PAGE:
miter 5Press seam open:

miter 6There’s one more tool for your bag of tricks!

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Folded Corner Clipper Idea

I had another inquiry from a friend regarding a use for the Folded Corner Clipper.  She wondered if she could make a Snowball Block, and on the corners, use triangles instead of squares.  I thought that was an interesting question, and looked into it.

My first thought was would there be an advantage to doing it this way?  Perhaps one could save fabric by having less to trim away.  Or, if they already know that they have limited fabric for a project, this would be one way to minimize waste.

The first step would be to cut the triangles to be used in place of small squares on the corners.  Of course, the Folded Corner Clipper makes this easy, and uses less fabric than other methods.  For 2″ corners, cut 2.5″ strips and begin cutting the triangles:

tri 2Continue cutting by rotating the Folded Corner Clipper:

tri 3Notice that the first triangle has both points trimmed, and the remaining triangles have one untrimmed point:

tri 4This example has a 6.5″ square cut to make a 6″ finished snowball, and shows how the pieces will be placed on 2 corners.  Note that  the untrimmed triangle might make placement more challenging:

tri 6.5Flip those triangles wrong side up and use the Folded Corner Clipper to trim the other point:

tri 5 I found that placing the corners by visually lining it up wasn’t accurate enough for me.  I used the Folded Corner Clipper to confirm that the seamline would be centered on the corner of the large square:

tri 7Here’s a closeup to show how the edges and lines on the template line up with the raw edges of both pieces:

tri 8Sew the seams 1/4″ from the edge of the corner piece.  (I should have chosen a darker thread here!)

tri 9  Trim off the corners of the large square and press open.  Repeat for other corners.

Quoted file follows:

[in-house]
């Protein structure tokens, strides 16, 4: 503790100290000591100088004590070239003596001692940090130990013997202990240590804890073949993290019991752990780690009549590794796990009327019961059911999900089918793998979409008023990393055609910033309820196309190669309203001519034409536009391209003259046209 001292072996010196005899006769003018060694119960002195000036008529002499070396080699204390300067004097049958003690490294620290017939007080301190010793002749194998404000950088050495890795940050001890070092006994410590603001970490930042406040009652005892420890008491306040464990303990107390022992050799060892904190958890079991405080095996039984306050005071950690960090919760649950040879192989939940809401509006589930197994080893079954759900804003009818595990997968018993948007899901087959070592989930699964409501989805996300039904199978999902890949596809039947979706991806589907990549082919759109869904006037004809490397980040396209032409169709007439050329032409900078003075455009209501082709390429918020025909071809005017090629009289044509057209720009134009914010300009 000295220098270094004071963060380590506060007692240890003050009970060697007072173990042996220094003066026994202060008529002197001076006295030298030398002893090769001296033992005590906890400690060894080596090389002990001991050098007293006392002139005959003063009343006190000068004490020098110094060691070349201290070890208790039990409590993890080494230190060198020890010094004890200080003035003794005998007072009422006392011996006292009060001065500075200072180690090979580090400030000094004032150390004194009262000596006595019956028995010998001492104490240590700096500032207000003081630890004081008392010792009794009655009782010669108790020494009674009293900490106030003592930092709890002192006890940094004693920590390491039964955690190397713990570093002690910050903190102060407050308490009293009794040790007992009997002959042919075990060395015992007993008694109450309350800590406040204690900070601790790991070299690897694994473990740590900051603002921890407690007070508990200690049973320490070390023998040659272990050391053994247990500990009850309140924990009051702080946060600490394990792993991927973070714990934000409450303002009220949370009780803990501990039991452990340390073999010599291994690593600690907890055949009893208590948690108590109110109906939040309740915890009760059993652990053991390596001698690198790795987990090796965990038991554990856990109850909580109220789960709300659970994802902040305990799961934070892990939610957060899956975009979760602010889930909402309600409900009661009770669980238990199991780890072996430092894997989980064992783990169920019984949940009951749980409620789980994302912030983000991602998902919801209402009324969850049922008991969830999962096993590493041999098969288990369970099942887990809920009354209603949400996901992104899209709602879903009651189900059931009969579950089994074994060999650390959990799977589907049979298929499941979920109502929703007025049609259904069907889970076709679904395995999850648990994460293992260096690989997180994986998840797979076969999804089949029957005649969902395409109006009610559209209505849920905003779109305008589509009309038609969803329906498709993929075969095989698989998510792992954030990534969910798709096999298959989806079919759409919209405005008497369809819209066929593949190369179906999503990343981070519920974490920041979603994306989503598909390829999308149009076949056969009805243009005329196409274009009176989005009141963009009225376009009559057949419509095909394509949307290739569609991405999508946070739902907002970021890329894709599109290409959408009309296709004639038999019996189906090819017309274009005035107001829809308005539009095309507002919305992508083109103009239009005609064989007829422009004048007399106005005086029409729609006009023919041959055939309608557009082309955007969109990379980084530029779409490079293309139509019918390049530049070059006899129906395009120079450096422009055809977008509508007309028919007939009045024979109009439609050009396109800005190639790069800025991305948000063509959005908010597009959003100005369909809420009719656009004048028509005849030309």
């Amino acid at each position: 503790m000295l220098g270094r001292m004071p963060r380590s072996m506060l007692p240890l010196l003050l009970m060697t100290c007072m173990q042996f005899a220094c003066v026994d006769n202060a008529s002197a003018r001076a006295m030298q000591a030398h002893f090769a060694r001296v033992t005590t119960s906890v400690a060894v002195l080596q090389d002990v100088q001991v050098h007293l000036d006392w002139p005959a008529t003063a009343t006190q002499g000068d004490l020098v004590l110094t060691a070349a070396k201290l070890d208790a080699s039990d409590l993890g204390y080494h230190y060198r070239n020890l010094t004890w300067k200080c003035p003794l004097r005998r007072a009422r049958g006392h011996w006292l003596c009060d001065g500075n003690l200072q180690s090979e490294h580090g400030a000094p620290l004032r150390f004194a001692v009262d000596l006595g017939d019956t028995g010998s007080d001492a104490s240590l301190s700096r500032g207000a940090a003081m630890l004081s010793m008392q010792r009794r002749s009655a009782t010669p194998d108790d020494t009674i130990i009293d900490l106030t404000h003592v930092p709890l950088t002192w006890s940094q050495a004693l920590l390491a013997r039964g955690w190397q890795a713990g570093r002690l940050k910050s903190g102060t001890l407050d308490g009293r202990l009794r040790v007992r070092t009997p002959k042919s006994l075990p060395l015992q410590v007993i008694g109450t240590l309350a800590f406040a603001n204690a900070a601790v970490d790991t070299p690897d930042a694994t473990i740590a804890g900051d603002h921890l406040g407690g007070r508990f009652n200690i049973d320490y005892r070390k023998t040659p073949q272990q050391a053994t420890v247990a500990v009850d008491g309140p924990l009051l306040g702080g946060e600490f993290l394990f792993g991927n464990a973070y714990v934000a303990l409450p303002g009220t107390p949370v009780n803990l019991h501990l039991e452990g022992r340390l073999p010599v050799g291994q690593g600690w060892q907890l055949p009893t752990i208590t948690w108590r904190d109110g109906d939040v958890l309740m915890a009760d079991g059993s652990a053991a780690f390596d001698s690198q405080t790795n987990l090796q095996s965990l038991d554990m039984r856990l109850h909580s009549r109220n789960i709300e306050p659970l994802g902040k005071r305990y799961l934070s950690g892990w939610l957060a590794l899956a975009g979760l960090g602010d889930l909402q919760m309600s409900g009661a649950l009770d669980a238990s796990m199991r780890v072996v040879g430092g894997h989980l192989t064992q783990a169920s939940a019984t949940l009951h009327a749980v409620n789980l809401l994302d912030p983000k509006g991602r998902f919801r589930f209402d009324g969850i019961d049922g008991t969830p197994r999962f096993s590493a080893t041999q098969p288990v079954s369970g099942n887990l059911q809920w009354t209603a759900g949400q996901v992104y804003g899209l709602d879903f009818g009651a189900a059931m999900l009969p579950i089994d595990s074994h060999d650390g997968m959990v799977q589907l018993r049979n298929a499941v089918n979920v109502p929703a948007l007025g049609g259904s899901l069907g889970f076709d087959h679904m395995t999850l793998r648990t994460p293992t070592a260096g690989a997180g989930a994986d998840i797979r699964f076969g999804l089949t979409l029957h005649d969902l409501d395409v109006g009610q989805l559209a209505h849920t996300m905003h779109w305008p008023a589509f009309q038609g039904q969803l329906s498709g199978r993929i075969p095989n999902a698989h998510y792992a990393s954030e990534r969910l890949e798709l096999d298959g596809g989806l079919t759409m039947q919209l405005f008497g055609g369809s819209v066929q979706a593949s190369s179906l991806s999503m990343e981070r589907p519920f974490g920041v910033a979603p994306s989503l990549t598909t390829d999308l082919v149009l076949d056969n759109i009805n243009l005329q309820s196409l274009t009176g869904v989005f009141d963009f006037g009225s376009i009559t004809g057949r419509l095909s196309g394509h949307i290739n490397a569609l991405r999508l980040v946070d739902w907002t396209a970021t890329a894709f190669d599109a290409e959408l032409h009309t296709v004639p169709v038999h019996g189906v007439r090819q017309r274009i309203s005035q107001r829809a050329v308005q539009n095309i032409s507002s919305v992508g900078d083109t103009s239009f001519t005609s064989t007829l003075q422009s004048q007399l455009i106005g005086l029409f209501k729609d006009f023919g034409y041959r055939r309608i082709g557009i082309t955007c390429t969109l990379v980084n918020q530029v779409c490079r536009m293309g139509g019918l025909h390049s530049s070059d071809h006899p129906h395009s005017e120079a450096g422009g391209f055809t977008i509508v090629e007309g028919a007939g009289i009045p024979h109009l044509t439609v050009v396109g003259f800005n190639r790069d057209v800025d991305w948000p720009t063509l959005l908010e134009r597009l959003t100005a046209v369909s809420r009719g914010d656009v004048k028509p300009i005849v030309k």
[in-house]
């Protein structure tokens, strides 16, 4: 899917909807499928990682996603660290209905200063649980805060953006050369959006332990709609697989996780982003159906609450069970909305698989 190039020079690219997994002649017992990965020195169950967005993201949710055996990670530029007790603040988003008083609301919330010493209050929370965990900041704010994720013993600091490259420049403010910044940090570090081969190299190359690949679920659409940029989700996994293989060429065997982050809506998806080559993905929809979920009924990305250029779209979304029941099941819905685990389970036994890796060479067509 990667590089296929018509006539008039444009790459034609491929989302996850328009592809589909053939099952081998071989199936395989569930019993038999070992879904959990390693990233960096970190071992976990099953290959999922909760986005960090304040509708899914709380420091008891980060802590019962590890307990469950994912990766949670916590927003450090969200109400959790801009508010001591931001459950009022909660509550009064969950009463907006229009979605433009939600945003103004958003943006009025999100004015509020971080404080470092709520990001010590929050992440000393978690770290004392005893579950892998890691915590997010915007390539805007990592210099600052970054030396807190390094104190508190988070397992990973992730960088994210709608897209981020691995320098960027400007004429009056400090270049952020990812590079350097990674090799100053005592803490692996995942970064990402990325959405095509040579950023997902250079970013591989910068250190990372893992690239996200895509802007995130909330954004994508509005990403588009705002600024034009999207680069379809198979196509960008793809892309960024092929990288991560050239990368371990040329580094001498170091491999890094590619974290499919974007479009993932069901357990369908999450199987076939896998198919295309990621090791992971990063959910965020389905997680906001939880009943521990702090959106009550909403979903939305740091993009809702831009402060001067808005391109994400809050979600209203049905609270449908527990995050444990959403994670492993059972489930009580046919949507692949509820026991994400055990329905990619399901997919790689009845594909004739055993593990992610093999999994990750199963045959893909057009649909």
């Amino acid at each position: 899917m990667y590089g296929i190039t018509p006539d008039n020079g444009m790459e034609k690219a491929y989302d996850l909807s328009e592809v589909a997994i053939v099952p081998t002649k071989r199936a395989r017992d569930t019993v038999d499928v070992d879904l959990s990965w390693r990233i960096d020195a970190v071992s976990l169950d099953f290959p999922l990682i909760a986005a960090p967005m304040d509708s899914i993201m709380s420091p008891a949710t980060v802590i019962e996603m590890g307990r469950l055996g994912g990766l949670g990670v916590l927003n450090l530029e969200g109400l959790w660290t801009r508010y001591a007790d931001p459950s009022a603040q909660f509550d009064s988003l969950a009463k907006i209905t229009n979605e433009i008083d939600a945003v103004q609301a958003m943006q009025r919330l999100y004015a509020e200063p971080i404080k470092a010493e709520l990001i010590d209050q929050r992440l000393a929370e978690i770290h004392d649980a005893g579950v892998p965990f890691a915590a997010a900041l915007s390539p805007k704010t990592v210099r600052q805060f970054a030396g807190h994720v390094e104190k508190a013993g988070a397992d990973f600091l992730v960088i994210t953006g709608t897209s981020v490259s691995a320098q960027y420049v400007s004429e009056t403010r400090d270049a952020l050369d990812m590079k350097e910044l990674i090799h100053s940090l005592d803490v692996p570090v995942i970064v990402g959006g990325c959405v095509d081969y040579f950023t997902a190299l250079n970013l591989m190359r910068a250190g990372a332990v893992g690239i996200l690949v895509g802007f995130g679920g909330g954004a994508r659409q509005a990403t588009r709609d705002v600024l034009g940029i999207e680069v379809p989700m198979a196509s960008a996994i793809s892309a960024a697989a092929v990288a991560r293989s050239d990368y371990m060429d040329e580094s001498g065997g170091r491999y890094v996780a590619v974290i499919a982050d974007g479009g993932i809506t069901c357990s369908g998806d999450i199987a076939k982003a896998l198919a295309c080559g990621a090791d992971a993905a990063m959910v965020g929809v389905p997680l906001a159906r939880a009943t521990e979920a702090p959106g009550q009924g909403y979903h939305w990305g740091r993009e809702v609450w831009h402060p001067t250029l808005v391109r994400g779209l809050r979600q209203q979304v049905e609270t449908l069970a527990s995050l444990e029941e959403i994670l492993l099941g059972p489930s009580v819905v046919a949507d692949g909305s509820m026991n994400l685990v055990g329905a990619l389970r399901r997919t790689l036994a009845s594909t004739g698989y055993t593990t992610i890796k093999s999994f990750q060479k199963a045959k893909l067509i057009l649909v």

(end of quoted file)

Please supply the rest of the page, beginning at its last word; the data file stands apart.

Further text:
tri 10Now you have your snowball block finished!

tri 11 This would be an option that would help you when you’re running low on fabric.

Do you have any questions on using the Folded Corner Clipper?  If so, please let me know!

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Seamed Borders Tutorial

A quilter who loves the Folded Corner Clipper has inquired about using it to put a 45 degree angle seam in a wide border.  Sometimes when cutting borders, there isn’t enough fabric to cut the border in one piece, and we need to join multiple pieces with a seam.

This is a great use for the Folded Corner Clipper!  But if your border piece is wider than 5 inches, you need to make a few adjustments.  Basically, this begins with the same method used for making a binding.  Place two strips right sides up:

border 1a

Place the Folded Corner Clipper in the lower right corner, matching the right edges of the fabric with the right edge of the template:

border 2Begin to cut off the corner triangle, stopping before the end of the FCC:

border 3Now, to finish cutting off the corner, there are two options.  First, place a ruler along the bottom edge of the strip, and move the FCC up to the full width of the strip.  In this example, the strip is 6.5″, so the ruler is placed at the 1.5″ line:

border 4An alternative would be to align a regular ruler with the partially cut edge, and continue cutting to the upper edge.  The 45 degree line on the ruler could be aligned with the top or bottom edges of the strip (not pictured in this photo):

border 5Complete the cut and it will look like this:

border 6Since you have cut off the dog ears from the ends, it’s much easier to place the pieces so the raw edges will be aligned when finished.  Place your pieces right sides together and stitch the 1/4″ seamline:

border 7Press open.  A smaller stitch length may be preferred for seams that are pressed open.